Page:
Goodbye to the matriarch of Jpod | Editorial

The southern resident killer whales are sacred, wondrous members of our Pacific Northwest marine world. We study them; we revere them; we spend thousands of dollars just to briefly witness their beauty from the deck of a vessel.

And few were more beloved than Granny, the oldest orca in the world.

Aged between 80 and 100 years, she represented strength and wisdom. She was the leader of her pod. She was elected the honorary mayor of Eastsound in 2015. Dana Lyons wrote a song about her. The BBC made a documentary about her life. As Ken Balcomb, founder of the Center for Whale Research wrote in his In Memoriam post about Granny, “she kept on going, like the energizer bunny.”

Granny, officially named J2, has been seen thousands of times over the past 40 years. She was last observed on Oct. 12, 2016 and is presumed dead.

She is the latest in a list of deceased orcas. While her death is not terribly surprising – she lived a long life in our Puget Sound waters – the southern resident population is decreasing. As of Dec. 31, it is estimated to be at 78, while Jpod has 24 members.

Across the northwest, communities have been holding candlelight vigils to honor those who have passed. According to the Orca Network, the following orcas died in 2016:

J-55: The new calf was discovered in January 2016 and died by February.

L-95: 20-year-old Nigel was found dead in March. His satellite tag, placed in February, may have caused a fungal infection that weakened his immune system.

J-14: Samish, who was born in 1974, was the mother of six known calves. She went missing in August (Many orcas’ bodies are not recovered, and they are declared missing, not dead.).

J-28: Polaris, born in the early 1990s, died of possible birthing complications in October, after appearing emaciated for several months.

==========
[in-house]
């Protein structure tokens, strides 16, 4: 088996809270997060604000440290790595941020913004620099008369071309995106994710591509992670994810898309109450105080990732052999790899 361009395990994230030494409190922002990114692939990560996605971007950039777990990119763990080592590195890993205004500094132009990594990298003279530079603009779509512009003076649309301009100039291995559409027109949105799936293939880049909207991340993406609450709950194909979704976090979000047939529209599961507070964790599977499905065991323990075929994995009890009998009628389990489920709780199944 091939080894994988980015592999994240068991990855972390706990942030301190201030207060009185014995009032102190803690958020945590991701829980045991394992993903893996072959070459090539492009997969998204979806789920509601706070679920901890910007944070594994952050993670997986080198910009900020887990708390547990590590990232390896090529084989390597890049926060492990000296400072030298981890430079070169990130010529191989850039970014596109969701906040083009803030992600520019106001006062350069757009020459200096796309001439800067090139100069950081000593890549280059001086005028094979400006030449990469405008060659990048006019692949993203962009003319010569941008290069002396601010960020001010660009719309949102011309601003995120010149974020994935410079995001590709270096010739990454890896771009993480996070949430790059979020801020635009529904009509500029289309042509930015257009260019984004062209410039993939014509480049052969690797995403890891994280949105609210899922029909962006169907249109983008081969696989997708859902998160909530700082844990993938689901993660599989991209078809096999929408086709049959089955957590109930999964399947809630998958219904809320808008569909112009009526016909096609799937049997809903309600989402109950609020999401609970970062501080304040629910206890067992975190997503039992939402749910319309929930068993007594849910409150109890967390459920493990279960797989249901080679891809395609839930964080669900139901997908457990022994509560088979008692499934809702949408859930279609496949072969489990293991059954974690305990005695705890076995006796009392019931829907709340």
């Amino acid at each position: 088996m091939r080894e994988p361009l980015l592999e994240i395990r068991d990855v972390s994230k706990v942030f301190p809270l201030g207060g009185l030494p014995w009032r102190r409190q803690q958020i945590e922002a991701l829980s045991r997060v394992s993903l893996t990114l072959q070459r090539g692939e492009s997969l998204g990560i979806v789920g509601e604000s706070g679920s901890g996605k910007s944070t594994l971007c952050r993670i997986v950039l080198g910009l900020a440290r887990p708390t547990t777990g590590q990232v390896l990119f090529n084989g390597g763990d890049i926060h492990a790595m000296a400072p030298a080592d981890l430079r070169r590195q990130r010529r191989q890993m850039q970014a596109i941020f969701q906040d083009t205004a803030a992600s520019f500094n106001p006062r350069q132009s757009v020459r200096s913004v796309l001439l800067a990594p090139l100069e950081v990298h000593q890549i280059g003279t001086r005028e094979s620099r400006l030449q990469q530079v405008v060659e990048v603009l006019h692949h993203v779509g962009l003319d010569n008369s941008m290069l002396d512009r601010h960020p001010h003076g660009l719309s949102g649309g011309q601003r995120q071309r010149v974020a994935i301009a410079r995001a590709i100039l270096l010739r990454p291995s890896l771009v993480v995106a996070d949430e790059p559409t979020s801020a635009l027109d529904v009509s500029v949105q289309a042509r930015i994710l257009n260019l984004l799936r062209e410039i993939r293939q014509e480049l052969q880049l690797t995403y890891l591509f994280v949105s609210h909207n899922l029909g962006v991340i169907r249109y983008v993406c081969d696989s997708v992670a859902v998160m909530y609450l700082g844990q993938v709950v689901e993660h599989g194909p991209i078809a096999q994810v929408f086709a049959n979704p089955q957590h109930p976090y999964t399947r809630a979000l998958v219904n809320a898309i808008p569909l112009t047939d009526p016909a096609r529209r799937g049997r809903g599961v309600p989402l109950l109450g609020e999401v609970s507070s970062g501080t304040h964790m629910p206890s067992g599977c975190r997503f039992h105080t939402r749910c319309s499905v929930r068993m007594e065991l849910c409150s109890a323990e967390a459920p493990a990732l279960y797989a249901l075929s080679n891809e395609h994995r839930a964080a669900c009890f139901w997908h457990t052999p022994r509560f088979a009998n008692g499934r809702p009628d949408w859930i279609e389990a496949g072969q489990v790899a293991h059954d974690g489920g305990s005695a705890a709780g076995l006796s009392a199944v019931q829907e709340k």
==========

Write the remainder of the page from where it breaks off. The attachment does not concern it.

J-54: Dipper, J-28’s son, was born in December 2015 and went missing the following October.

J-34: The roughly 19-year-old male, known as DoubleStuf, was found dead off the coast of Canada, after suffering from blunt trauma to his head, which could have been from a vessel.

Research from the Friends of the San Juans found that there would be a 31 percent increase in vessel traffic in the Salish Sea if the currently proposed projects from the U.S. and Canada were passed. This includes the Kinder Morgan Trans Mountain pipeline expansion, which was approved by the Canadian federal government in November.

But Balcomb says the primary issue is food. Researchers have called to breach four dams in the lower Snake River to open more spawning ground for Chinook salmon. The salmon from the Columbia River are the orcas’ main diet and have been on the endangered species list for about six more years than the Southern Resident killer whales.

Balcomb told the Journal earlier this month, “People need to have elected officials pressure government agencies to restore wild salmon to river systems.”

As we mourn the loss of Granny and the younger members of her pod, we also must look to the future. What will we do to preserve our precious orca population? They need a strong food base and limited human interference in order to survive. How important are they to us?